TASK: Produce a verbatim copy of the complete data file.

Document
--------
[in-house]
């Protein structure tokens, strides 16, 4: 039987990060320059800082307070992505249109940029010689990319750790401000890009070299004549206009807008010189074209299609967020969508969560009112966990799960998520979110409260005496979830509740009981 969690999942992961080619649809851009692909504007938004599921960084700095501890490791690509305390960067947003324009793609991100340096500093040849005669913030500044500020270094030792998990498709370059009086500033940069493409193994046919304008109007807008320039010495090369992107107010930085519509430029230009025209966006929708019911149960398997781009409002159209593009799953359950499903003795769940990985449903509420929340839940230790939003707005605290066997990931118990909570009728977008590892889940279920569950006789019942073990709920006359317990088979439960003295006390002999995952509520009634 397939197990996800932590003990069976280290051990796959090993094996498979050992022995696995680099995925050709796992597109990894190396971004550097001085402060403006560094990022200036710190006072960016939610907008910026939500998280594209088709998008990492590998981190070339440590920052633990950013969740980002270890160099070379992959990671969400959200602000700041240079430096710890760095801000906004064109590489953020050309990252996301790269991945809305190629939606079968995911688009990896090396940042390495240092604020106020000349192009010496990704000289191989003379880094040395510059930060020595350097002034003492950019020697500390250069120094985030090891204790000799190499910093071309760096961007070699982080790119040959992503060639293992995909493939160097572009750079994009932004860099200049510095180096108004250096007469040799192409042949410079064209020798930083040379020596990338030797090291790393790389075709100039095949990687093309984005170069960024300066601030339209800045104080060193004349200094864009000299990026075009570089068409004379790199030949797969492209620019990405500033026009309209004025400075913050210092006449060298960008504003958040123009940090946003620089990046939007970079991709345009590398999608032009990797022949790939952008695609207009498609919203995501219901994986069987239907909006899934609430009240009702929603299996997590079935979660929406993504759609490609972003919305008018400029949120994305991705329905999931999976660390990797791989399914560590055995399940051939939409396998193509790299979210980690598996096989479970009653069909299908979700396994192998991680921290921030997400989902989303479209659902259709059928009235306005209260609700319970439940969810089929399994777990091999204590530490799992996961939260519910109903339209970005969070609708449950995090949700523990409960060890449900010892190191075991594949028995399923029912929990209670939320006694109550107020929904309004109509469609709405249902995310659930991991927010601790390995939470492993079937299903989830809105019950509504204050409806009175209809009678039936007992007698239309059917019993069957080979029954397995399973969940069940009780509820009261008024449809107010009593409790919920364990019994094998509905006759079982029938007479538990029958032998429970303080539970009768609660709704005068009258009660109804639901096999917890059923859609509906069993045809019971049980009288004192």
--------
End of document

[in-house]
């Protein structure tokens, strides 16, 4: 039987990060320059800082307070992505249109940029010689990319750790401000890009070299004549206009807008010189074209299609967020969508969560009112966990799960998520979110409260005496979830509740009981 969690999942992961080619649809851009692909504007938004599921960084700095501890490791690509305390960067947003324009793609991100340096500093040849005669913030500044500020270094030792998990498709370059009086500033940069493409193994046919304008109007807008320039010495090369992107107010930085519509430029230009025209966006929708019911149960398997781009409002159209593009799953359950499903003795769940990985449903509420929340839940230790939003707005605290066997990931118990909570009728977008590892889940279920569950006789019942073990709920006359317990088979439960003295006390002999995952509520009634 397939197990996800932590003990069976280290051990796959090993094996498979050992022995696995680099995925050709796992597109990894190396971004550097001085402060403006560094990022200036710190006072960016939610907008910026939500998280594209088709998008990492590998981190070339440590920052633990950013969740980002270890160099070379992959990671969400959200602000700041240079430096710890760095801000906004064109590489953020050309990252996301790269991945809305190629939606079968995911688009990896090396940042390495240092604020106020000349192009010496990704000289191989003379880094040395510059930060020595350097002034003492950019020697500390250069120094985030090891204790000799190499910093071309760096961007070699982080790119040959992503060639293992995909493939160097572009750079994009932004860099200049510095180096108004250096007469040799192409042949410079064209020798930083040379020596990338030797090291790393790389075709100039095949990687093309984005170069960024300066601030339209800045104080060193004349200094864009000299990026075009570089068409004379790199030949797969492209620019990405500033026009309209004025400075913050210092006449060298960008504003958040123009940090946003620089990046939007970079991709345009590398999608032009990797022949790939952008695609207009498609919203995501219901994986069987239907909006899934609430009240009702929603299996997590079935979660929406993504759609490609972003919305008018400029949120994305991705329905999931999976660390990797791989399914560590055995399940051939939409396998193509790299979210980690598996096989479970009653069909299908979700396994192998991680921290921030997400989902989303479209659902259709059928009235306005209260609700319970439940969810089929399994777990091999204590530490799992996961939260519910109903339209970005969070609708449950995090949700523990409960060890449900010892190191075991594949028995399923029912929990209670939320006694109550107020929904309004109509469609709405249902995310659930991991927010601790390995939470492993079937299903989830809105019950509504204050409806009175209809009678039936007992007698239309059917019993069957080979029954397995399973969940069940009780509820009261008024449809107010009593409790919920364990019994094998509905006759079982029938007479538990029958032998429970303080539970009768609660709704005068009258009660109804639901096999917890059923859609509906069993045809019971049980009288004192």